Kaori Icho (Japan)
Kaori Icho (Photo/T.R. Foley)Much of the attention around women's freestyle wrestling has been directed at the dominance of the Japanese side. Kaori Icho is one-half of that dominant force, winning three Olympic gold medals and eight World titles. Unlike her compatriot Saori Yoshida, Icho took some time off to train in Canada, learned English and pursued other interests. Those travels cost her a few World titles, but ultimately gave her the opportunity to work on new techniques.
Icho's technique is simply the best among female wrestlers. She reads opponents better than most of her male counterparts and finds creative, if not abusive, finishes. This year in the finals of the Ivan Yariguin she seemed unphased in dismantling a stronger Tserenchimed Sukhee of Mongolia, the No. 3 wrestler in the world, using her straight double leg attacks and snatch singles.
Want something else to impress you? Icho's winning streak dwarfs that of Jordan Burroughs, with the Japanese wrestler having won an incredible 165 straight matches. That's one record you can be certain will never be broken.
Saori Yoshida (Japan)
Saori Yoshida (Photo/T.R. Foley)The other half of the Japanese wonder team, Saori Yoshida has won three Olympic gold medals and 11 World championships, making her the most successful World title holder in the history of wrestling. Her 14 straight titles is a feat unlikely to ever be broken
More raw than Icho, Yoshida has taken a few losses on her path to greatness. She's less creative and more straight forward, but when the pressure is on there is arguably no one better at closing out a match. She's got a nice front headlock and a powerful straight single.
Natalia Vorobieva (Russia)
The young and dominant Russian stunned Stanka Zlateva in the 2012 Olympic finals to put herself in position to become the face of women's wrestling in Europe. The outgoing and charismatic Natalia Vorobieva is the reigning queen of social media with Instagram and Facebook updates seen by tens of thousands of fans around the world.
Though popular online, her real talents are on the mat where an attack-first attitude has translated into a 2014 European championship and a runner-up performance at the 2013 World Championships. Her fireman's carry is one of the best single moves in all of wrestling and was the key to her fall over Zlateva.
Vorobieva is wrestling better than almost anyone in the world, and if she can stay as focused on the mats as she has online she'll end up winning several more World and Olympic titles.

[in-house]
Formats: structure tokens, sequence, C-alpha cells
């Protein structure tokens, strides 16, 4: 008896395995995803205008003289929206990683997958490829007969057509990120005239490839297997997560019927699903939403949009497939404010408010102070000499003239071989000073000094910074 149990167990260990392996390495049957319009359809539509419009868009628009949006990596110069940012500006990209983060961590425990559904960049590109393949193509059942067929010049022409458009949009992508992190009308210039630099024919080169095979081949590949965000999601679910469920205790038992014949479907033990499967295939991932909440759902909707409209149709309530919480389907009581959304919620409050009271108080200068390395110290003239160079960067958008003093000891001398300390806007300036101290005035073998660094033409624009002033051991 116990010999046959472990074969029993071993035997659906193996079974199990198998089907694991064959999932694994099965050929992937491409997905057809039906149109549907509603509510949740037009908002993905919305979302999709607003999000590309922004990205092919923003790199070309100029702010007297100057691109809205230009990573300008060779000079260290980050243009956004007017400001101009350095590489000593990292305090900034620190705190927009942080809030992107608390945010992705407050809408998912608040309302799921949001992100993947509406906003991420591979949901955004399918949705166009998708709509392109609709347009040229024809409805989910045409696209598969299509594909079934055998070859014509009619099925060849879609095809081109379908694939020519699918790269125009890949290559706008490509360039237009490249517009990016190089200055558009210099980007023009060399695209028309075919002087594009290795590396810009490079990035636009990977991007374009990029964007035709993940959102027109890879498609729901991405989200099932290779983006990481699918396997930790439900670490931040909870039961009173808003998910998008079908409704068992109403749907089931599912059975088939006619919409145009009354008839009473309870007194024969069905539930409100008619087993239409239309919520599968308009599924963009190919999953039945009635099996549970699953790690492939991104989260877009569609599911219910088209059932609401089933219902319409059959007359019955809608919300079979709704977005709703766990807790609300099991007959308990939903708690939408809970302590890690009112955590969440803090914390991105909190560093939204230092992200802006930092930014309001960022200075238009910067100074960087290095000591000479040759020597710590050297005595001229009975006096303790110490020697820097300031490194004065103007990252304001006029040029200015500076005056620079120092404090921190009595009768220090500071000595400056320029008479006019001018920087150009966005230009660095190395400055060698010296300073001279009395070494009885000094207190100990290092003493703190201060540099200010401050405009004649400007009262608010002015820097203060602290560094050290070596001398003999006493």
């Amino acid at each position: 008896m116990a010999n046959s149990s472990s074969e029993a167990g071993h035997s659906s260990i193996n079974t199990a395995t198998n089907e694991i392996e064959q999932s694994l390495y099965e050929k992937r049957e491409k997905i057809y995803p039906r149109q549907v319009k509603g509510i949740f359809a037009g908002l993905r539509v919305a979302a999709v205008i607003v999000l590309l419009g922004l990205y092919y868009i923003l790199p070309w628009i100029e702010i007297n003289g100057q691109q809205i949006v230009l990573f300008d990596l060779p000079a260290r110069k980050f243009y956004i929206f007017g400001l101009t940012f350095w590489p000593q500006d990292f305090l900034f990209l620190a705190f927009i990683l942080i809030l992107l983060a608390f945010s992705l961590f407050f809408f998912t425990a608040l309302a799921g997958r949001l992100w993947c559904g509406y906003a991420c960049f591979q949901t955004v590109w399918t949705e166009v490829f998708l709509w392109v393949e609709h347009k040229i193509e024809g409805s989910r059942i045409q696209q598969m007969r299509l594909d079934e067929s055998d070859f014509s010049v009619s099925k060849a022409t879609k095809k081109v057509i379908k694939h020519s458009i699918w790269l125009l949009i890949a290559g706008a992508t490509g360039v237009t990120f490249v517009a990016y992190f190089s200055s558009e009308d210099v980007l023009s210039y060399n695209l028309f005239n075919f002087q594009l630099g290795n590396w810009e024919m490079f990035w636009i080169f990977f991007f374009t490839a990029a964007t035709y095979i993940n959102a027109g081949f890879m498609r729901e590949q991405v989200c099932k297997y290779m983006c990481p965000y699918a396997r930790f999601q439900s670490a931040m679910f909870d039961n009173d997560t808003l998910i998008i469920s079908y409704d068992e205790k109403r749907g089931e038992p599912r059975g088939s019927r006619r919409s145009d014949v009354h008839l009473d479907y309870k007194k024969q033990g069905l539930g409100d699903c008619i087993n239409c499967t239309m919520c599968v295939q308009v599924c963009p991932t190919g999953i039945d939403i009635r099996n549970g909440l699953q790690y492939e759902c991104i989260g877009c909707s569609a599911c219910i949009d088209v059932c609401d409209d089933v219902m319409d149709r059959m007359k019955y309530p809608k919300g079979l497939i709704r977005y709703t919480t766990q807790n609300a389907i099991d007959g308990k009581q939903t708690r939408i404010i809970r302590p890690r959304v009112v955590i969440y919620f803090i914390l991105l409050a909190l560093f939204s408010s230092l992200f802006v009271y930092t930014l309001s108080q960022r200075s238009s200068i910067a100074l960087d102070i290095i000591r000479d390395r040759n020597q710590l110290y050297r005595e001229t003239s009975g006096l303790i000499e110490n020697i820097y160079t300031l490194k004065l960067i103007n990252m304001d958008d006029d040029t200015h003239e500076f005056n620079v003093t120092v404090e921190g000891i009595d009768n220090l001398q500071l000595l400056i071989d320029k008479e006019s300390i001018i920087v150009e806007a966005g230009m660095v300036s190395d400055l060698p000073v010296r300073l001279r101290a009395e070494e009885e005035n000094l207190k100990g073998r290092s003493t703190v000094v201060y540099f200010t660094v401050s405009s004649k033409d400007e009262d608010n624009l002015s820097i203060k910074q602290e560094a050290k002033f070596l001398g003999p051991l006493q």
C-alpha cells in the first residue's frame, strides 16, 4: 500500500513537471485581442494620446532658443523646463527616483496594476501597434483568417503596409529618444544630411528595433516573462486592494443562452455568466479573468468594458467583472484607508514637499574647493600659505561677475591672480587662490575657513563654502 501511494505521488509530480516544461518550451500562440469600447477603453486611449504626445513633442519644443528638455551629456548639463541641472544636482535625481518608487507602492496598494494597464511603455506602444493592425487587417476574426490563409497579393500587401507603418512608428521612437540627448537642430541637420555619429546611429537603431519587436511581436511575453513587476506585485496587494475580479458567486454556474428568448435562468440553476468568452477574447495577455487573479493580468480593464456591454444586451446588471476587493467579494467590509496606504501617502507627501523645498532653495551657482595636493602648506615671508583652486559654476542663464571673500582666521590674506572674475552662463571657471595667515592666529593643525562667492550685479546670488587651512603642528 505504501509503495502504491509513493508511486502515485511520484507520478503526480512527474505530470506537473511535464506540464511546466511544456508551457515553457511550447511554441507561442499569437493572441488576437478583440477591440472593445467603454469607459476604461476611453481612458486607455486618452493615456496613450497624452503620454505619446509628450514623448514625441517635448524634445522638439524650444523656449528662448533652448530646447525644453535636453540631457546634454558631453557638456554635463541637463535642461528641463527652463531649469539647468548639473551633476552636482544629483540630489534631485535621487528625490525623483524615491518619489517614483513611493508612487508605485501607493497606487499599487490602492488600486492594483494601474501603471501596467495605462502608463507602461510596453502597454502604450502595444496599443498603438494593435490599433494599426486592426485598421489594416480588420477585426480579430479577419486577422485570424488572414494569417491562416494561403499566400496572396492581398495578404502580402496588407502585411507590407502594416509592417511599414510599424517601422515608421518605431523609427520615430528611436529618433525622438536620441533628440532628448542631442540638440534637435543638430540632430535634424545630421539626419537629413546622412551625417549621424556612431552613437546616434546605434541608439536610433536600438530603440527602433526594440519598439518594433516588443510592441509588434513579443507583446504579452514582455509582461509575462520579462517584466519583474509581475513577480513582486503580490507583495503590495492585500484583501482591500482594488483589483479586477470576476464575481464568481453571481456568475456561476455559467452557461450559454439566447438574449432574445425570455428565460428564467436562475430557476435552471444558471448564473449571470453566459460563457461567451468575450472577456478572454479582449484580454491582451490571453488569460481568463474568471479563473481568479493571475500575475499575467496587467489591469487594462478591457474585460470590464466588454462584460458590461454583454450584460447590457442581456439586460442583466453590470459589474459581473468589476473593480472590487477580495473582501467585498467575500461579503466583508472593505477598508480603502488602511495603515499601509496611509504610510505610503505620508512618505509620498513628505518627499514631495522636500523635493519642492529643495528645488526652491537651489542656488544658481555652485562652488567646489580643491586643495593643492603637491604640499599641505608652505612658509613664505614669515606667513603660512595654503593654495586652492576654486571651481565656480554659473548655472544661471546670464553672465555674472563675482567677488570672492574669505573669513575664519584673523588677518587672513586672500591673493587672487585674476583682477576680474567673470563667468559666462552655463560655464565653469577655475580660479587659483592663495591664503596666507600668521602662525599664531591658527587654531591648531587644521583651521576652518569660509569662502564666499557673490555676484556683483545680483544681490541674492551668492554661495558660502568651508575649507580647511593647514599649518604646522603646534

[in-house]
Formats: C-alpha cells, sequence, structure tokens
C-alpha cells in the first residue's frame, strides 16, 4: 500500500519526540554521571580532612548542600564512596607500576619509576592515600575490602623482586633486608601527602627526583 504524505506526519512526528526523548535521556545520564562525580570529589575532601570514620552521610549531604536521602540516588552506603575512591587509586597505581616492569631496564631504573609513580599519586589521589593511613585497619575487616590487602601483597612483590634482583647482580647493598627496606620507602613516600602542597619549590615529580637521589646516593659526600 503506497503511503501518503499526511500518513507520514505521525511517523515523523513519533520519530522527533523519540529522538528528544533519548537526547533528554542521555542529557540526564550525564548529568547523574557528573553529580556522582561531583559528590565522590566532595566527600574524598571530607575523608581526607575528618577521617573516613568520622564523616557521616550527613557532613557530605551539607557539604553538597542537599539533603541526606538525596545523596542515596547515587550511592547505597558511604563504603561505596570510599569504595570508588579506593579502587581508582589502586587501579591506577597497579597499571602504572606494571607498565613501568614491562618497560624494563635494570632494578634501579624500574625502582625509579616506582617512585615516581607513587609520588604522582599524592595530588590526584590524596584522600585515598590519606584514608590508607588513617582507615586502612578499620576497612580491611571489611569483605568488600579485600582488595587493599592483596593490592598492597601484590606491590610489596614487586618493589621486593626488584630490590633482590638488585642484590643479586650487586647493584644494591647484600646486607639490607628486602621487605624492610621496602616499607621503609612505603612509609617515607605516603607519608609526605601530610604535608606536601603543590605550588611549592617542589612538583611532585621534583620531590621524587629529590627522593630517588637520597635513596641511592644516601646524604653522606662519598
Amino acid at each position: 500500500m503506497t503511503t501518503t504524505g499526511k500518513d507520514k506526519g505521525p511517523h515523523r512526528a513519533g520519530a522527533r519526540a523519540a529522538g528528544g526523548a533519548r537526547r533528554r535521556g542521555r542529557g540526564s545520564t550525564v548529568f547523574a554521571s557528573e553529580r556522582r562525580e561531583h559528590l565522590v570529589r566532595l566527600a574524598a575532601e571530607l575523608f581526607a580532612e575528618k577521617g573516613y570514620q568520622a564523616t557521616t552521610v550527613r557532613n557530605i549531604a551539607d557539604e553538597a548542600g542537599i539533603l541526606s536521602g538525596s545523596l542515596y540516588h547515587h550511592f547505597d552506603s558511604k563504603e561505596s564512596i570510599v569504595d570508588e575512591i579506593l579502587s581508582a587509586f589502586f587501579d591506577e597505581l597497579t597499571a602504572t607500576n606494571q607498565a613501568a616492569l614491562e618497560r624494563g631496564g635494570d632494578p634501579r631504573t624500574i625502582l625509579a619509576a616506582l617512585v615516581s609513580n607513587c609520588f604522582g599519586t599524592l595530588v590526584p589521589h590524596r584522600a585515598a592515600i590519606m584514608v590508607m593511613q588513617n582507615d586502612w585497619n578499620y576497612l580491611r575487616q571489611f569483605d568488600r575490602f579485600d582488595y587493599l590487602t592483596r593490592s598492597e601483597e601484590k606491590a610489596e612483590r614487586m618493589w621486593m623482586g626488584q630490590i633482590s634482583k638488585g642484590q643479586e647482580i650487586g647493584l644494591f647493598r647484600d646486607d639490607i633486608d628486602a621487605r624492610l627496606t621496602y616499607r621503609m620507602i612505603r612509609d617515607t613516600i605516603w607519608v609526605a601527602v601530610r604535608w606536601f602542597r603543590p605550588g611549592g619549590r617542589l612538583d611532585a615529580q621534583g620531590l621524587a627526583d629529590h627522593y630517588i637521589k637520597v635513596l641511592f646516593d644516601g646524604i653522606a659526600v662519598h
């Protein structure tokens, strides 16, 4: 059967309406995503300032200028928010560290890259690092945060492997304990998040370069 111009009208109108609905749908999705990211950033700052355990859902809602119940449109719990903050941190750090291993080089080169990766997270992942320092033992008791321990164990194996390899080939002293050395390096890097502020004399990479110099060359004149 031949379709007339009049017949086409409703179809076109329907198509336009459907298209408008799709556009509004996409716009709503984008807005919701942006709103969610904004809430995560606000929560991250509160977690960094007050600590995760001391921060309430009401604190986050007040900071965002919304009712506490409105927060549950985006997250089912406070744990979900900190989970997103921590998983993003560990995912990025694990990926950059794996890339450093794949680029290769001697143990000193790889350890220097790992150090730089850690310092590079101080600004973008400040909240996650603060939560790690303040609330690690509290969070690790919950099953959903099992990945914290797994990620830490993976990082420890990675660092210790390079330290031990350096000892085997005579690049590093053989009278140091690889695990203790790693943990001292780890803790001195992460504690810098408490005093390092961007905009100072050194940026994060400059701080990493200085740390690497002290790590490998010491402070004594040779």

Sofia Mattsson (Sweden)
Sofia Mattsson (Photo/Tony Rotundo)Nicknamed the "Glamour Girl of Wrestling," Sofia Mattsson is one of the most technically efficient wrestlers in the world. A 2009 World champion and three-time European champion, Mattsson is consistently finding her way into the finals of tournaments.
Now separated from Yoshida and competing in the non-Olympic weight, it's likely that Mattsson will find her way to several more World titles. Will she bump back down and take on Yoshida for 2016? Yes. Will she win? Too early to tell.
Yuliya Ratkevich (Azerbaijan)
Pound-for-pound one of the strongest female wrestlers in the world, Yuliya Ratkevich is having a dominant season. The 2013 World bronze medalist won the Klippan Lady Open in dominant fashion and looks to be the heavy favorite to win the non-Olympic weight class in Tashkent.
Eri Tosaka (Japan)
A 2013 World champion, the young Eri Tosaka looks to become the next star for Japanese wrestling. To do that she will need to keep up her early season results, most impressive of which is a 5-3 victory over 53-kilo World champion Sun Yanan of China, who made her debut at the lower weight class during this year's World Cup in Japan.
Tosaka has the tools to be great, but with Sun on her tail, she will be challenged more consistently than her Japanese teammates.
Adeline Gray (United States)
Adeline Gray is staking claim to the new weight class by defeating 2013 World champion Zhang Fengliu of China and 2013 World bronze medalist Ochirbatyn Burmaa of Mongolia at the World Cup. The 2012 World champion at 67 kilos is showing speed and strength at her new weight class and if she can stay healthy her rematch with Zhang is likely to be one of the best matches from this year's World Championships.
Sun Yanan (China)
One of the most aggressive wrestlers in the world, Sun Yanan is not afraid to lift opponents off the mat to finish shots. Well-coached, well-trained and highly technical, her upcoming battles with Eri Tosaka of Japan at the World Championships and Asian Games will be decided by her ability to get on top and look for her ridiculous trap-arm series.
Anastasija Grigorjeva (Latvia)
Anastasija Grigorjeva won the Klippan Lady Open and has been solid all season, earning the top FILA ranking and holding on by winning her third European championship. She will be tested by No. 2 Soronzonbold Battsetseg of Mongolia at the Worlds, but if she stays consistent will be the favorite to win her first World title.
Soronzonbold Battsetseg (Mongolia)
The 2010 World champion Soronzonbold Battsetseg helped usher in the recent success of the Mongolian women's freestyle wrestling team. Impossibly tough, Battsetseg's biggest problem has been matching the speed of her opponents at 63 kilos. Though she came up, her dominance at 59 kilos came from being so much stronger than her opponents. Some of that is gone, but in its place is a determination to succeed that matches or exceeds anyone in wrestling.
Battsetseg, like many of her Mongolian teammates, is also known to launch throws early and late in matches, making her an exciting competitor to keep an eye on at the World Championships.